Defending data from regulation

May 20, 2009 § Leave a comment

As reported in Media Post today, there was good news for a sensible approach to the issue of online privacy courtesy of the Technology Policy Institute, which released a study that says nothing much can be gained for consumers or companies by increasing the amount of  privacy regulation online. As quoted in Media Post the study, “In Defense of Data”, said:

“Regulation should be undertaken only if a market is not functioning properly and if the benefits of new measures outweigh their costs…Our analysis suggests that proposals to restrict the amount of information available would not yield net benefits for consumers.”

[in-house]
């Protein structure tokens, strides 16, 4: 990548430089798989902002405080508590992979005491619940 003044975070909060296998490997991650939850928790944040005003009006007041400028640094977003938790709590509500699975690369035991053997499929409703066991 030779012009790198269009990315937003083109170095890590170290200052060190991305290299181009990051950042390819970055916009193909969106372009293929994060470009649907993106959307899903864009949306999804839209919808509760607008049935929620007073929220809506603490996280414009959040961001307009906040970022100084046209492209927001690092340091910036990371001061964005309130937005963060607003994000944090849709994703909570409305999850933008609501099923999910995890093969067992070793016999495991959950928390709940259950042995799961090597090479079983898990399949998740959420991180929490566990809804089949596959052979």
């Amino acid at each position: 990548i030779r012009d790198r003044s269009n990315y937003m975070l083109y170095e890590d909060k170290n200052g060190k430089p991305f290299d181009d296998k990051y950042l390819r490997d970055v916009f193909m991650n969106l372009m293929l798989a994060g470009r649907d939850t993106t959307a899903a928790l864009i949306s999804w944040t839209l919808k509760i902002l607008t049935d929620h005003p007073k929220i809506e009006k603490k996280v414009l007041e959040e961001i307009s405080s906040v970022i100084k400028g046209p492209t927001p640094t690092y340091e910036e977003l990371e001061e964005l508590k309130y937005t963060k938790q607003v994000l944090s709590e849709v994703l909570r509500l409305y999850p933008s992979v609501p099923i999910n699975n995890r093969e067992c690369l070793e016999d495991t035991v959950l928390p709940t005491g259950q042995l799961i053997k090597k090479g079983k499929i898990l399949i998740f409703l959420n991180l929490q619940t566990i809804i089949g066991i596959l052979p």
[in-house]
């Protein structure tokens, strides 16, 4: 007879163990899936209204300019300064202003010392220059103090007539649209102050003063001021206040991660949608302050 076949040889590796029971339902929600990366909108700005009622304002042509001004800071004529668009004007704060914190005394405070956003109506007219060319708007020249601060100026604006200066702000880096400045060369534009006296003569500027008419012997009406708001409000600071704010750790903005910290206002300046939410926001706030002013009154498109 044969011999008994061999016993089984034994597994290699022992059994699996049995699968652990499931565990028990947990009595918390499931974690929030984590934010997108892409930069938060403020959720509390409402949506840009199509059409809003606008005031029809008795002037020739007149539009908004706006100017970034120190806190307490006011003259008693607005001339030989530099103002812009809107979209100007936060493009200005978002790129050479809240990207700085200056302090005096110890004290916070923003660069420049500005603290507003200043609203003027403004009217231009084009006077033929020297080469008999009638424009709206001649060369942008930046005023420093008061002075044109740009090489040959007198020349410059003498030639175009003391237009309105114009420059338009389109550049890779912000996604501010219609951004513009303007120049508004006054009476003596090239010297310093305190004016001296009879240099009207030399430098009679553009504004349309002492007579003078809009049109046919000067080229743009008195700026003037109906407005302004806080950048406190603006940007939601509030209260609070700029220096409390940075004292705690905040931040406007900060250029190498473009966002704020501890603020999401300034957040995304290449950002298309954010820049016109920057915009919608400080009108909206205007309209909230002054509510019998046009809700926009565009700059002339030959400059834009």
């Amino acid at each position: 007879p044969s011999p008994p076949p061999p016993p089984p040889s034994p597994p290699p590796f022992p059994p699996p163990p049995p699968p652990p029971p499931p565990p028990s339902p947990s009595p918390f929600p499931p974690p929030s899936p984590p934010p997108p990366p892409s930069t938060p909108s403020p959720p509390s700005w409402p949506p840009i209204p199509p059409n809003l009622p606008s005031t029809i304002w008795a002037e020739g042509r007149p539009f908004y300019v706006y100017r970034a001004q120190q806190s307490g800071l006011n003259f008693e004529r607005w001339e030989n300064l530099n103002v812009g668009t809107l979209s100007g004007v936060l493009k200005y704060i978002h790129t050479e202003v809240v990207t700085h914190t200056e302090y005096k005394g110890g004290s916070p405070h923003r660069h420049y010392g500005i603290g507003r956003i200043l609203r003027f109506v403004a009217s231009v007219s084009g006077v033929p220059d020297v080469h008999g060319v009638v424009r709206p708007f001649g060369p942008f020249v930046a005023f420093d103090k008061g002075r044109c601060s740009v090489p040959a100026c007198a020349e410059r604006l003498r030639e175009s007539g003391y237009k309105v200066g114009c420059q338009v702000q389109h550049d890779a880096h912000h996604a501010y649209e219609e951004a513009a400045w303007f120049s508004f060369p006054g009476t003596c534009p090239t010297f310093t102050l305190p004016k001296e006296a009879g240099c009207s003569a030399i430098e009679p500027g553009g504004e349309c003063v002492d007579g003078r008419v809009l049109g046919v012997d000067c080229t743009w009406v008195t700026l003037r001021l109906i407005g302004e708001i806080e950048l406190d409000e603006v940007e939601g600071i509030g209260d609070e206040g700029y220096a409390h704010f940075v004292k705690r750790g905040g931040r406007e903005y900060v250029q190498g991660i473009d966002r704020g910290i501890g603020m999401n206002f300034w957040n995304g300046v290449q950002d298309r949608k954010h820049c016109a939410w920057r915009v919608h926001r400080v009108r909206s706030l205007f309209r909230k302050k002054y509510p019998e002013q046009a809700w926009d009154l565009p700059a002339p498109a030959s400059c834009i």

Right. And besides all that, the argument has been made before in this space that the conversation about online privacy seems totally detached from the presence of far more intrusive forms of data-driven marketing offline. Really, how many online ads are intruding on dinner hour at home at night? In comparison to some offline tactics, behavior targeting online is thoroughly benign. Thus, apart from the benefits that may exist, the dangers of anonymous data online should be measured againsts the dangers of more extreme data uses offline – and there don’t appear to be many. Offline data use is frequently a nuisance to consumers, but not typically a danger. Online data use is neither.

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